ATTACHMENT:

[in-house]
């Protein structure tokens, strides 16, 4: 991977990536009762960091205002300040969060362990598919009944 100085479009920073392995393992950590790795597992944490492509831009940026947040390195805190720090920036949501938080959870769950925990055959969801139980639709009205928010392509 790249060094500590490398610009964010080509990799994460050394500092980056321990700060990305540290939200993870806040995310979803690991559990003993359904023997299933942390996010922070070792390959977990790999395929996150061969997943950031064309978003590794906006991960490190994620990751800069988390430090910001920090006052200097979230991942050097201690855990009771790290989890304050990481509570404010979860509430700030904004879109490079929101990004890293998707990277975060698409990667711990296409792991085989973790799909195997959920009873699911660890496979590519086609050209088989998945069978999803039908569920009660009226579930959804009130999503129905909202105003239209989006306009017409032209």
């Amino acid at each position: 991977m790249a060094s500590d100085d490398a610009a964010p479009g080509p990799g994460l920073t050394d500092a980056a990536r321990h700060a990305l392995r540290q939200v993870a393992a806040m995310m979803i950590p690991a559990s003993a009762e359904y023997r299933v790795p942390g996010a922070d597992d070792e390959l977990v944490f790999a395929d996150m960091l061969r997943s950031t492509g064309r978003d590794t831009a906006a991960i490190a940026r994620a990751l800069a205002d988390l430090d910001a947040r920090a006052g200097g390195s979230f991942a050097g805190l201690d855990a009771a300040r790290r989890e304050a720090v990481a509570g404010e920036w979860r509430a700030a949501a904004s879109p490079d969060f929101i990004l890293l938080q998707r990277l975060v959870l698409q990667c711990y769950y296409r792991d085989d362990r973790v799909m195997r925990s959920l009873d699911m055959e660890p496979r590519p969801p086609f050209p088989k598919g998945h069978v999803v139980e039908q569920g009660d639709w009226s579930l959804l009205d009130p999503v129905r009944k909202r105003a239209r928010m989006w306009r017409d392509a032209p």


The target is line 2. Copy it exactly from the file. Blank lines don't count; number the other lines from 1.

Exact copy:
């Protein structure tokens, strides 16, 4: 991977990536009762960091205002300040969060362990598919009944 100085479009920073392995393992950590790795597992944490492509831009940026947040390195805190720090920036949501938080959870769950925990055959969801139980639709009205928010392509 790249060094500590490398610009964010080509990799994460050394500092980056321990700060990305540290939200993870806040995310979803690991559990003993359904023997299933942390996010922070070792390959977990790999395929996150061969997943950031064309978003590794906006991960490190994620990751800069988390430090910001920090006052200097979230991942050097201690855990009771790290989890304050990481509570404010979860509430700030904004879109490079929101990004890293998707990277975060698409990667711990296409792991085989973790799909195997959920009873699911660890496979590519086609050209088989998945069978999803039908569920009660009226579930959804009130999503129905909202105003239209989006306009017409032209």